Buried Child

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Rich Sommer, Taissa Farmiga, Paul Sparks. Photo: Monique Carboni.

By Stanford Friedman

The 1978, Pulitzer Prize winning play Buried Child is Sam Shepard’s best work, a brutal collision between 70’s recession era defeat and 1960’s absurdism. It’s a tale about ancestry and inheritance in which Shepard echoes his own literary forefathers, Samuel Beckett and Edward Albee. The New Group does Shepard proud with this deep, dark revival, led by Ed Harris who turns in a masterful and rugged performance, even while his character is unable to stand up under his own power.

Harris plays Dodge, the failed and withering patriarch of a family that is…well…let’s just say that dysfunctional would be too kind a word. Dodge’s wife, Halie (Amy Madigan), is only a disembodied voice when we first meet her, babbling on endlessly from an unseen upstairs bedroom, while Dodge tolerates her with cynicism, grunts and swigs of rot gut. Their grown-up offspring include Bradley (Rich Sommer), an inept task master who cut off his own leg with a chainsaw, and Tilden (Paul Sparks), a mentally unbalanced wanderer with a penchant for finding trouble and vegetables. There is a third, dearly departed, son whom Halie immortalizes and mythologizes (Who can blame her?). And there is, of course, the title character, the dirty little secret out in the back yard that caused all this fuss. Actually, the title operates on a few different levels. Most of the adults we meet here are buried children in their own way. Dodge wants nothing more than his blankie and his bottle. Tilden is awkward and scared, while Bradley is a classic bully. As a heavy rain pours down behind scenic designer Derek McLane’s fine, mud brown living room, Halie runs off for a date with the local priest, leaving the problem kids to their own devices, though not before delivering a bit of meta-humor. Discovering that Tilden has somehow shown up with an armload of corn, she gives voice to just what the audience is wondering, “What’s is the meaning of this corn, Tilden!”

Harris, on stage the entire time, though sometimes passed out under his blanket, employs a growling voice full of gravelly pathos. “I’m descended from a long line of corpses and there’s not a living soul behind me.” he snarls, and indeed we witness him sink away to nothing, having lost all connection with his wife, his health, and the once fertile farmland around his home. Sparks goes the opposite route, making Tilden ever creepier with his polite, soft-spoken manner, not afraid to resort to the occasional faint whisper, with the audience clinging to his every weird word.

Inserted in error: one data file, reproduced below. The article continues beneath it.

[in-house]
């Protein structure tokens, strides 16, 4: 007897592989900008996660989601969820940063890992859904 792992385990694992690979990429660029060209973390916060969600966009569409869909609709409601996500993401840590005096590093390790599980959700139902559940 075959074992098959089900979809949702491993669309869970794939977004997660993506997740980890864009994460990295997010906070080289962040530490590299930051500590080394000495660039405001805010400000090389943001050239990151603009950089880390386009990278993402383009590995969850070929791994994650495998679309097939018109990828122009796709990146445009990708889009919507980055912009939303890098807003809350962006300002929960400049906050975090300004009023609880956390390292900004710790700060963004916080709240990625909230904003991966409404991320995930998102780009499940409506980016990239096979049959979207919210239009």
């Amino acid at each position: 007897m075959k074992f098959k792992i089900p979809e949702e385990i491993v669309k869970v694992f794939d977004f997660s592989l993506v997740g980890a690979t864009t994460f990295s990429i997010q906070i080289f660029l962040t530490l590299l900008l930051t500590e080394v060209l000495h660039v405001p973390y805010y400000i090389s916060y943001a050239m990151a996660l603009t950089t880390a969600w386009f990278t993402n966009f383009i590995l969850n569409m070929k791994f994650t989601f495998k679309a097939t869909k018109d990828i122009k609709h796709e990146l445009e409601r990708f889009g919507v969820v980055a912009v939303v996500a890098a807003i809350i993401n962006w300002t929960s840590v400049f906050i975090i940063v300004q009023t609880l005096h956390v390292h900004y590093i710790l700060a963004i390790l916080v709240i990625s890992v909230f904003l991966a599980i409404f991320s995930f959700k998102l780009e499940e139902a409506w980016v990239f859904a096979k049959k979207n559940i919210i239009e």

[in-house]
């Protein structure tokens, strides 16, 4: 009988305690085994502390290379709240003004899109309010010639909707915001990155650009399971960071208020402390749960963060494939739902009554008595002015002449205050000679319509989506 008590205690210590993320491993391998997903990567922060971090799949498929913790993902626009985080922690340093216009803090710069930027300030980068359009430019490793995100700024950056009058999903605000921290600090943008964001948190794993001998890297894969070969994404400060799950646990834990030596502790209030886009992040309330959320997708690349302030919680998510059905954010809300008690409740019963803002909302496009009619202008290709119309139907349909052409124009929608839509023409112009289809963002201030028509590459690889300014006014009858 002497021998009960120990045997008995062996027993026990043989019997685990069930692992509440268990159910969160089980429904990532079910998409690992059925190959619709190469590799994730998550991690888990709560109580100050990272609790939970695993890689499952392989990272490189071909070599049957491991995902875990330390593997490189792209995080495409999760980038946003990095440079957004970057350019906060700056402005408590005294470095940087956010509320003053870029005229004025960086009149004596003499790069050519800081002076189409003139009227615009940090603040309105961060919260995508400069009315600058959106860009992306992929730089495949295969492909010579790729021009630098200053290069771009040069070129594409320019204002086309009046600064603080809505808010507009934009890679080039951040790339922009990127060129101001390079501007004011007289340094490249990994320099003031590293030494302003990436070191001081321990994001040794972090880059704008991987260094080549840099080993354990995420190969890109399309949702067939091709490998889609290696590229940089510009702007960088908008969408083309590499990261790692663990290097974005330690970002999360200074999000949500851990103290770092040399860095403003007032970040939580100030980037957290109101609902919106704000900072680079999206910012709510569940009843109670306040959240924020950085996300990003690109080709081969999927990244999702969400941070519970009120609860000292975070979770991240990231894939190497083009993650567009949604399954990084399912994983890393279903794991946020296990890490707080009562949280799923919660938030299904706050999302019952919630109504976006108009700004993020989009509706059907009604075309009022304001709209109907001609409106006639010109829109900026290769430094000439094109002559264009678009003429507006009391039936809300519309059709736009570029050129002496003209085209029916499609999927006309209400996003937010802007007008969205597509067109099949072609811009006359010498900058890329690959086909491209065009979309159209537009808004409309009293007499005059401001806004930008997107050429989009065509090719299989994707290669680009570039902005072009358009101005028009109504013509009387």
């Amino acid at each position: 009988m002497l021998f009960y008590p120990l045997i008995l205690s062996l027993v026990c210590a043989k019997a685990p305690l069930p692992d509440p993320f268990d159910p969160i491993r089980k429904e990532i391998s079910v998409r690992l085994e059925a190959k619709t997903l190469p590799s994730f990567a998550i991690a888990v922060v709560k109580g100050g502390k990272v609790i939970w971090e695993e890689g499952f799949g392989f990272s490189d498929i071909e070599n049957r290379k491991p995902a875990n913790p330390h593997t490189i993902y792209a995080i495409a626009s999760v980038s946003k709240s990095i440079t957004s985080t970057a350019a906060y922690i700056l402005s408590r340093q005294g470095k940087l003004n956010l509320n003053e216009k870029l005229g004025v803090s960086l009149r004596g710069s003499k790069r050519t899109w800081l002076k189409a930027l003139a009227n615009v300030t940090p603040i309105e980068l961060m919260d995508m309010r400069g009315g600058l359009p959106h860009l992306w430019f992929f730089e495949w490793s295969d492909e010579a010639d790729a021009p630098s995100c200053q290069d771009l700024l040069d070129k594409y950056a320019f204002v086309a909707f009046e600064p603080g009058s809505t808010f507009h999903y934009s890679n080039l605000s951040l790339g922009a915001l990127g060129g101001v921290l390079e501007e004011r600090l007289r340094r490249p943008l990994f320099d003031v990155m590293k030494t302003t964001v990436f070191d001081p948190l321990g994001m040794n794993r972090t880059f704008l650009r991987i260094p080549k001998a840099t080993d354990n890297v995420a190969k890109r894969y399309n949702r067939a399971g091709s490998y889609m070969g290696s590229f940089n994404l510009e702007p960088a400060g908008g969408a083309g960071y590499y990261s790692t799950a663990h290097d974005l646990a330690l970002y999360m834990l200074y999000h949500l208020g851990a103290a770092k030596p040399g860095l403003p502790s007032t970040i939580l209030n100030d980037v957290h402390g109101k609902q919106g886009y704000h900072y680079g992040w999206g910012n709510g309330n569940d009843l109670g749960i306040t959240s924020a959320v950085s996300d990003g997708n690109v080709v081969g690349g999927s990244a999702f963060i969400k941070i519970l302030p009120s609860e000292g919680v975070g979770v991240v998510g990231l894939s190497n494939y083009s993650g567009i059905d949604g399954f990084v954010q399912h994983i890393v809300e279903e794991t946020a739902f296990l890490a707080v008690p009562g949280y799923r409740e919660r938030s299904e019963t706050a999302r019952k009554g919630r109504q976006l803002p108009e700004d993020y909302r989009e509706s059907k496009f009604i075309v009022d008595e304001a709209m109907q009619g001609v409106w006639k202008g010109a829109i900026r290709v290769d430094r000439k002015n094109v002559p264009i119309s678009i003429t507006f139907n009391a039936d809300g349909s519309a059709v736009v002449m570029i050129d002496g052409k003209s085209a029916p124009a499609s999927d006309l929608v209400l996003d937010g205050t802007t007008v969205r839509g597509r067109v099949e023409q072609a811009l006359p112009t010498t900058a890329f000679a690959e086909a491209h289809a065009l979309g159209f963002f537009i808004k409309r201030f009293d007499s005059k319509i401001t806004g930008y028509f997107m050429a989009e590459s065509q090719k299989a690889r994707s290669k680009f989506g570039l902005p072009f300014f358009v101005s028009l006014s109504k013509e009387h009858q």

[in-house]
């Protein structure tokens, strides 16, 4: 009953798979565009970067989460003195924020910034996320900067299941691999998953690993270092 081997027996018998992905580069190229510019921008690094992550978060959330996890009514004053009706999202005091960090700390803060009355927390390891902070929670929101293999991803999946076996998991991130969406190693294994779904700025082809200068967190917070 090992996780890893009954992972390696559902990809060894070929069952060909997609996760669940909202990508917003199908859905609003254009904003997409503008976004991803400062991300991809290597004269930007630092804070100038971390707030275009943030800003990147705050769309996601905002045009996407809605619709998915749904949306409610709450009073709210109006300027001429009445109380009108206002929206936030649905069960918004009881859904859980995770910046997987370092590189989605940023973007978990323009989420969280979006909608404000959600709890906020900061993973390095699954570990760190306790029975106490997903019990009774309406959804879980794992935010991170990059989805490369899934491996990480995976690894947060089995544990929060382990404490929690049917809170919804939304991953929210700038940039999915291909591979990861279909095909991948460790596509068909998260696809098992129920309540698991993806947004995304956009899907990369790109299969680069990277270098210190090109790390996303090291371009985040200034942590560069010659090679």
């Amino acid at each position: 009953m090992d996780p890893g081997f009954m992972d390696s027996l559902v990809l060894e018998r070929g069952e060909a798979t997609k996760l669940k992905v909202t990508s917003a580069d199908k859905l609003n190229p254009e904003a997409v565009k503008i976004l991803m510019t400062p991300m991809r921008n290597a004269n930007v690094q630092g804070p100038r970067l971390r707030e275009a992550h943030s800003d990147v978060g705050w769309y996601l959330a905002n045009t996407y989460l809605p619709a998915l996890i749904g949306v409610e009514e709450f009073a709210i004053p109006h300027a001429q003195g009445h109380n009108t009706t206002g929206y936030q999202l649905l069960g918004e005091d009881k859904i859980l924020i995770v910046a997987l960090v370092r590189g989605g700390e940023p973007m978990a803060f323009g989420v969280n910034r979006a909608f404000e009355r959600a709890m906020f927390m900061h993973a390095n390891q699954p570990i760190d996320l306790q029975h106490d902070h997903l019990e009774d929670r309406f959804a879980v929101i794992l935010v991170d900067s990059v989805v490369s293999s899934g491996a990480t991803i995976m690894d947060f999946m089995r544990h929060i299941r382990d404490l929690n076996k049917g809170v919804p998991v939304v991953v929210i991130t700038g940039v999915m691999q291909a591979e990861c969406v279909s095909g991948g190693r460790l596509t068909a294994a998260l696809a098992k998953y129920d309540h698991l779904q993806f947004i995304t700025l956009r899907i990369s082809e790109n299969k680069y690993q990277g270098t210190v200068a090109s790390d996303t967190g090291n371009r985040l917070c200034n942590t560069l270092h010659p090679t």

There are three other characters in the play, interlopers who get more than they bargain for, and they make for an interesting study in casting. Vince (Nat Wolff) is Tilden’s son and he shows up with his girlfriend, Shelly (Taissa Farmiga), for a surprise visit. They seem to be a normal, happy couple, until setting foot in this haunted house that, before you know it, transforms them into messed up schemers. Shelly is the only one brave enough to sit in Halie’s chair, though she has to suffer through Bradley physically violating her before finding the courage. Vince abandons her there, but returns in time to make Dodge’s blanket his own. He wears it over his shoulders like the newly appointed king he now is.  Neither performer has logged much previous stage time, but the choice to use inexperienced actors here is a gamble that pays off, with their nervous, awkward energy creating just the right dramatic tension.

This is in contrast to Father Dewis (Larry Pine), Halie’s holy boy toy. Pine is a veteran character actor and his stately and instantly recognizable presence amplifies the gag that Lewis is there to present, that given a family with deep emotional problems, a dash for the front door is the clergy’s best and only response. The one man calling himself father is the most helpless of them all.

Rhythm can be everything in a play that twists and warps as much as this one. Happily, director Scott Elliott not only nails the pacing, he flaunts it. With an assist from sound designer Jeremy S. Bloom, a leaking ceiling sends a slow steady drip drip drip into a metal bucket. It serves as a metronome, pacing out Dodge’s sad final hours amid the chaos of family.

Buried Child – By Sam Shepard; Directed by Scott Elliott.

WITH: Taissa Farmiga (Shelly), Ed Harris (Dodge), Amy Madigan (Halie), Larry Pine (Father Dewis), Rich Sommer (Bradley), Paul Sparks (Tilden) and Nat Wolff (Vince).

Scenic Design by Derek McLane; Costume Design by Susan Hilferty; Lighting Design by Peter Kaczorowski; Sound Design by Jeremy S. Bloom; Production Stage Manager, Valerie A. Peterson.  Presented by The New Group (Scott Elliott, Artistic Director; Adam Bernstein, Executive Director) at The Pershing Square Signature Center, 480 West 42nd Street, (212) 279-4200, http://www.thenewgroup.org/buried-child.html. Through April 3. Running Time: 1 hour 45 minutes.

 

Author: Stanford Friedman

With an MLS in Library Science from Rutgers and an MFA in Creative Writing from Columbia, Stan’s published works range from the technical to the abstract. He has written cover stories and reportage for Library Journal, obituaries for The Times of London, over 200 cookbook reviews for Publishers Weekly, and dozens of TV and theater reviews for New York Press. Prior to his current career, he worked a variety of theatrical odd jobs ranging from clerk at the Drama Book Shop to a roving Renaissance festival bloodletter to Special Effects Technician for the original Off-Broadway production of Little Shop of Horrors. Follow him on Twitter: @BroadwayCrit and Show-Score.

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